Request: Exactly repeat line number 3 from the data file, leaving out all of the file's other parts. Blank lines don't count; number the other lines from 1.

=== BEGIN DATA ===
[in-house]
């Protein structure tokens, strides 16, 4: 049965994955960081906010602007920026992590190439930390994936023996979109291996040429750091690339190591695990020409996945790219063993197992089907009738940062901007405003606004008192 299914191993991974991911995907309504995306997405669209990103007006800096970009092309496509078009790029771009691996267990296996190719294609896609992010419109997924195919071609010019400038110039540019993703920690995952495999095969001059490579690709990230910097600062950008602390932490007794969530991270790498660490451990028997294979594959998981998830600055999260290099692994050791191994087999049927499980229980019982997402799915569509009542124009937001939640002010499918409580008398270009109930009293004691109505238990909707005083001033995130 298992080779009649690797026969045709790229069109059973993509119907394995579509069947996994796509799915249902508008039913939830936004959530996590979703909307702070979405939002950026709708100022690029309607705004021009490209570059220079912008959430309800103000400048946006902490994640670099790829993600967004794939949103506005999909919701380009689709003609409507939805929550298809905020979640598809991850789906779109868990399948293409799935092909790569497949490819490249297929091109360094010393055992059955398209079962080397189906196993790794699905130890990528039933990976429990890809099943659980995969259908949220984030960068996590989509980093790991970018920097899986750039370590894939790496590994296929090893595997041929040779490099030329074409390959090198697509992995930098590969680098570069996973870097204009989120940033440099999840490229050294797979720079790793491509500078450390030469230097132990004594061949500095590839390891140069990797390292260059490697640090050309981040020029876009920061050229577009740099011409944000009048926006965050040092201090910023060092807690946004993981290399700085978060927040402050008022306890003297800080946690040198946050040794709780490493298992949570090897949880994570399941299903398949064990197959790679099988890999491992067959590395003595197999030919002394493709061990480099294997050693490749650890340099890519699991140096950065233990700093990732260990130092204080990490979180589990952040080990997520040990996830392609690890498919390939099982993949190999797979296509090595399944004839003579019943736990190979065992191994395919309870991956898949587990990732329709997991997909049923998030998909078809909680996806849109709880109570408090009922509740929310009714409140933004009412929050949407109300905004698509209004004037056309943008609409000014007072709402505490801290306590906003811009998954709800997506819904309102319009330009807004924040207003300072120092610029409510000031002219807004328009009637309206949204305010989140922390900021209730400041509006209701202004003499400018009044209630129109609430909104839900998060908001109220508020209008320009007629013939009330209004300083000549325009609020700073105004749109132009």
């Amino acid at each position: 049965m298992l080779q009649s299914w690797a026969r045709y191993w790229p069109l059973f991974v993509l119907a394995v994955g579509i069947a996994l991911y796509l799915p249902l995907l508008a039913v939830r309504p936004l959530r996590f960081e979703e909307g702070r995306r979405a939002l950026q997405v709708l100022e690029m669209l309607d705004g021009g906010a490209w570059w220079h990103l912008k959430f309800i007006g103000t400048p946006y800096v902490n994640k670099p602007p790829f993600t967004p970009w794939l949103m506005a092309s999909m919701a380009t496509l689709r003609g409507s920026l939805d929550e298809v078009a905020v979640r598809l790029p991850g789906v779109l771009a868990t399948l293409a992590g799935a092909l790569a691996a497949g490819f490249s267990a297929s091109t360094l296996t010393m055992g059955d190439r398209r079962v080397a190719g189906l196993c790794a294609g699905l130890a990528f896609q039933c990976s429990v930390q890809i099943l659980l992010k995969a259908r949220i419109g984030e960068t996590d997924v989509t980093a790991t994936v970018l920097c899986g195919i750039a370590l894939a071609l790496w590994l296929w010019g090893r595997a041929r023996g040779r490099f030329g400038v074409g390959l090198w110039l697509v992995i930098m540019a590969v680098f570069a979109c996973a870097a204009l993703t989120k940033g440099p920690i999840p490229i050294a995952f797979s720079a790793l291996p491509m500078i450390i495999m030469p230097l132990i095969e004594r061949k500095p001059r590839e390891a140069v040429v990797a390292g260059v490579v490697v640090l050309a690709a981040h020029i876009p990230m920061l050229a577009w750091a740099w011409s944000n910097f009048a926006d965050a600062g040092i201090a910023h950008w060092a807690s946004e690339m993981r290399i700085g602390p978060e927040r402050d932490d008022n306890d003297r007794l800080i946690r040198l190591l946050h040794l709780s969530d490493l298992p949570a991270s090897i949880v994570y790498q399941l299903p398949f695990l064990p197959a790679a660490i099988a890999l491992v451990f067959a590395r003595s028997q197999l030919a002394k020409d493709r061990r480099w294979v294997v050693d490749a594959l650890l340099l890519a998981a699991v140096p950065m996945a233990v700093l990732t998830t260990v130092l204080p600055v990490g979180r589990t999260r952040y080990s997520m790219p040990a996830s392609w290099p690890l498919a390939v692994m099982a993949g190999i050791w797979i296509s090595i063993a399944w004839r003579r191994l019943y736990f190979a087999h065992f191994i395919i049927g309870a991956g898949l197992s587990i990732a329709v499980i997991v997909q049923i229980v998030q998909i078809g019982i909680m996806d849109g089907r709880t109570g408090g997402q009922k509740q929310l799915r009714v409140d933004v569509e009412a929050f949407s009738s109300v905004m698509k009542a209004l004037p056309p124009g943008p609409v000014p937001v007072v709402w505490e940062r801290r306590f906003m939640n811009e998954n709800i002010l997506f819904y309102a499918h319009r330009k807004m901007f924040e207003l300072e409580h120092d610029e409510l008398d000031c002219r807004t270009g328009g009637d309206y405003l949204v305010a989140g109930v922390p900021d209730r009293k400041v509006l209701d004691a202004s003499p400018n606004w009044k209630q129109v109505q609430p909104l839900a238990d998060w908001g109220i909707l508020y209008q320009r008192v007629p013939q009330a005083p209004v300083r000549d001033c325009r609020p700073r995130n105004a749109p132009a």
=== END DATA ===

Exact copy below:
């Amino acid at each position: 049965m298992l080779q009649s299914w690797a026969r045709y191993w790229p069109l059973f991974v993509l119907a394995v994955g579509i069947a996994l991911y796509l799915p249902l995907l508008a039913v939830r309504p936004l959530r996590f960081e979703e909307g702070r995306r979405a939002l950026q997405v709708l100022e690029m669209l309607d705004g021009g906010a490209w570059w220079h990103l912008k959430f309800i007006g103000t400048p946006y800096v902490n994640k670099p602007p790829f993600t967004p970009w794939l949103m506005a092309s999909m919701a380009t496509l689709r003609g409507s920026l939805d929550e298809v078009a905020v979640r598809l790029p991850g789906v779109l771009a868990t399948l293409a992590g799935a092909l790569a691996a497949g490819f490249s267990a297929s091109t360094l296996t010393m055992g059955d190439r398209r079962v080397a190719g189906l196993c790794a294609g699905l130890a990528f896609q039933c990976s429990v930390q890809i099943l659980l992010k995969a259908r949220i419109g984030e960068t996590d997924v989509t980093a790991t994936v970018l920097c899986g195919i750039a370590l894939a071609l790496w590994l296929w010019g090893r595997a041929r023996g040779r490099f030329g400038v074409g390959l090198w110039l697509v992995i930098m540019a590969v680098f570069a979109c996973a870097a204009l993703t989120k940033g440099p920690i999840p490229i050294a995952f797979s720079a790793l291996p491509m500078i450390i495999m030469p230097l132990i095969e004594r061949k500095p001059r590839e390891a140069v040429v990797a390292g260059v490579v490697v640090l050309a690709a981040h020029i876009p990230m920061l050229a577009w750091a740099w011409s944000n910097f009048a926006d965050a600062g040092i201090a910023h950008w060092a807690s946004e690339m993981r290399i700085g602390p978060e927040r402050d932490d008022n306890d003297r007794l800080i946690r040198l190591l946050h040794l709780s969530d490493l298992p949570a991270s090897i949880v994570y790498q399941l299903p398949f695990l064990p197959a790679a660490i099988a890999l491992v451990f067959a590395r003595s028997q197999l030919a002394k020409d493709r061990r480099w294979v294997v050693d490749a594959l650890l340099l890519a998981a699991v140096p950065m996945a233990v700093l990732t998830t260990v130092l204080p600055v990490g979180r589990t999260r952040y080990s997520m790219p040990a996830s392609w290099p690890l498919a390939v692994m099982a993949g190999i050791w797979i296509s090595i063993a399944w004839r003579r191994l019943y736990f190979a087999h065992f191994i395919i049927g309870a991956g898949l197992s587990i990732a329709v499980i997991v997909q049923i229980v998030q998909i078809g019982i909680m996806d849109g089907r709880t109570g408090g997402q009922k509740q929310l799915r009714v409140d933004v569509e009412a929050f949407s009738s109300v905004m698509k009542a209004l004037p056309p124009g943008p609409v000014p937001v007072v709402w505490e940062r801290r306590f906003m939640n811009e998954n709800i002010l997506f819904y309102a499918h319009r330009k807004m901007f924040e207003l300072e409580h120092d610029e409510l008398d000031c002219r807004t270009g328009g009637d309206y405003l949204v305010a989140g109930v922390p900021d209730r009293k400041v509006l209701d004691a202004s003499p400018n606004w009044k209630q129109v109505q609430p909104l839900a238990d998060w908001g109220i909707l508020y209008q320009r008192v007629p013939q009330a005083p209004v300083r000549d001033c325009r609020p700073r995130n105004a749109p132009a």